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Harvard rescinds offers to incoming freshmen over hateful memes

Harvard rescinds offers to incoming freshmen over hateful memes
Posted at 10:44 AM, Jun 05, 2017

Harvard University has withdrawn acceptance offers to at least 10 incoming freshmen after school administrators discovered the students were sharing explicit memes via a Facebook chat group, according to The Harvard Crimson student newspaper.

The memes were shared in a Facebook messaging group that at one point was called "Harvard memes for horny bourgeois teens."

In the group, members joked about subjects including sexual assault, the Holocaust, deaths of children, and certain ethnic or racial groups, according to the Crimson.

After administrators learned about the memes, they rescinded the students' acceptance offers in mid-April. The Facebook chat group was an offshoot of the official Harvard College Class of 2021 Facebook group affiliated with the university, the newspaper reported.

The description for the Harvard College Class of 2021 Facebook group states, "we are not responsible for any unofficial groups, chats, or content within." It goes on to remind students that "Harvard College reserves the right to withdraw an offer of admission under various conditions."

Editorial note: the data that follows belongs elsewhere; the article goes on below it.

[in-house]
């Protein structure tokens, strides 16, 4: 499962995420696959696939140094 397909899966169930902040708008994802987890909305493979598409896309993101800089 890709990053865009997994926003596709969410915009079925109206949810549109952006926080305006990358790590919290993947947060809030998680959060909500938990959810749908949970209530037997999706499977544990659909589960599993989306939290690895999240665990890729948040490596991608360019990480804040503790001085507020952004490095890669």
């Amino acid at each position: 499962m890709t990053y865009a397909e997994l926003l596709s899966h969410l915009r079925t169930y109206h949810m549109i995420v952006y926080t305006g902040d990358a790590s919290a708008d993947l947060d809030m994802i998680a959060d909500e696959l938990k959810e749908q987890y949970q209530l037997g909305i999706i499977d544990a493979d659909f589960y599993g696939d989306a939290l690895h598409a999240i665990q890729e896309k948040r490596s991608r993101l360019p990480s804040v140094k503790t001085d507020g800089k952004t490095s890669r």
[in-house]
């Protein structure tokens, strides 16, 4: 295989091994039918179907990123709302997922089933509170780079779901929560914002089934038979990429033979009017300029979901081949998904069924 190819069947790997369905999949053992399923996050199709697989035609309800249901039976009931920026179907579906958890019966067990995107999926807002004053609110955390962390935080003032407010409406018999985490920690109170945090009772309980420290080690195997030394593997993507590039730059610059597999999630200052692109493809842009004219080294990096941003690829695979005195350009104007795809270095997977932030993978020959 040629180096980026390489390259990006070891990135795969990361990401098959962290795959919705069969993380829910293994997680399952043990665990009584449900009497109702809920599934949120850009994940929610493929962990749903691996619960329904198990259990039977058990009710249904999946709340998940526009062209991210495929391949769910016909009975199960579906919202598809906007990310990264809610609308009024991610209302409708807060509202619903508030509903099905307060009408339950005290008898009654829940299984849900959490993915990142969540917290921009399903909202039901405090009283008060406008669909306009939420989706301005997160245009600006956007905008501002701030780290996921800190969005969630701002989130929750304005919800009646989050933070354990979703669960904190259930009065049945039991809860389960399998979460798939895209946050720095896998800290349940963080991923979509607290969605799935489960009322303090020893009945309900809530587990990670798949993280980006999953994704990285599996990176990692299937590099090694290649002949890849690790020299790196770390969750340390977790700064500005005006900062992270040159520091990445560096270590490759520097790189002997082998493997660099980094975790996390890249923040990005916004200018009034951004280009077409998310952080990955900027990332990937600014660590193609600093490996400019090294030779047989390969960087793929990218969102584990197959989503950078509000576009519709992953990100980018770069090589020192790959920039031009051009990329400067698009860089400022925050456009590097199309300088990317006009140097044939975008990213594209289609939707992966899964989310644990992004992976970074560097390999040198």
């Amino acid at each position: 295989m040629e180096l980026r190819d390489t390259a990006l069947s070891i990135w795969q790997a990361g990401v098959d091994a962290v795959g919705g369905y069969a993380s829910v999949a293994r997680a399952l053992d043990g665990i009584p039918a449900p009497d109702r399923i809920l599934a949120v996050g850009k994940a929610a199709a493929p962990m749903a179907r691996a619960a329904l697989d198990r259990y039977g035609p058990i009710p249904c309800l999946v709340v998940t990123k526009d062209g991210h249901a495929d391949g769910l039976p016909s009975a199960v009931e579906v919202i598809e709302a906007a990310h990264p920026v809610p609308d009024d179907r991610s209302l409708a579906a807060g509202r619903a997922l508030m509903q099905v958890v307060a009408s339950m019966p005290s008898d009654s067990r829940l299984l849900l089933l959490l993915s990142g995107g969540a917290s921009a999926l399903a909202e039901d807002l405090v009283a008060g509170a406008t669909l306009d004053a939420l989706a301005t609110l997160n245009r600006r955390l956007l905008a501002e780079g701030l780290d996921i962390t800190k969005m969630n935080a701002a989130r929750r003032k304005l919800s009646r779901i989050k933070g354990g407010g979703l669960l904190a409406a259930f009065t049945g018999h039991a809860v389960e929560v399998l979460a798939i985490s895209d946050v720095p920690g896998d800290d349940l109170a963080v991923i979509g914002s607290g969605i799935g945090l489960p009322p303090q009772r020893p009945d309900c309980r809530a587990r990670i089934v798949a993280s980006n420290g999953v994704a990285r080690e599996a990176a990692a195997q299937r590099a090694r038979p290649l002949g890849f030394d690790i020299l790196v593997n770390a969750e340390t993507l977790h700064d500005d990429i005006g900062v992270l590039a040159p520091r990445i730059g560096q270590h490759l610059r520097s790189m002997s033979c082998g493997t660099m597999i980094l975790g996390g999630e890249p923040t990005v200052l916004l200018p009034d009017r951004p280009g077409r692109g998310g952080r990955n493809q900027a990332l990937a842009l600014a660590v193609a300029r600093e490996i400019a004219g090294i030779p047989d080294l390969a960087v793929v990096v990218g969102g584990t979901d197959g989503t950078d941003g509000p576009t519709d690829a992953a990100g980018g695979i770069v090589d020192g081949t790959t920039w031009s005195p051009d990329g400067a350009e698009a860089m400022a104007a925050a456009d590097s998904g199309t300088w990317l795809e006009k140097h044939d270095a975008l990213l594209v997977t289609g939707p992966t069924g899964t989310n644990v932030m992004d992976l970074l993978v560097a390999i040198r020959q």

One of those conditions includes "if an admitted student engages or has engaged in behavior that brings into question their honesty, maturity or moral character," a university spokeswoman said.

An email sent by the Harvard admissions office to the students whose acceptance offers were rescinded cited "offensive messages and graphics" that were shared by the group.

"The Admissions Committee was disappointed to learn that several students in a private group chat for the Class of 2021 were sending messages that contained offensive messages and graphics," the email said. The email was obtained by the Crimson.

Harvard College spokeswoman Rachael Dane told CNN that the university does not comment publicly on the admission status of individual applicants. The college admitted 5.2% of applicants to the Class of 2021, accepting 2,056 students out of 39,506 applicants, according to the college.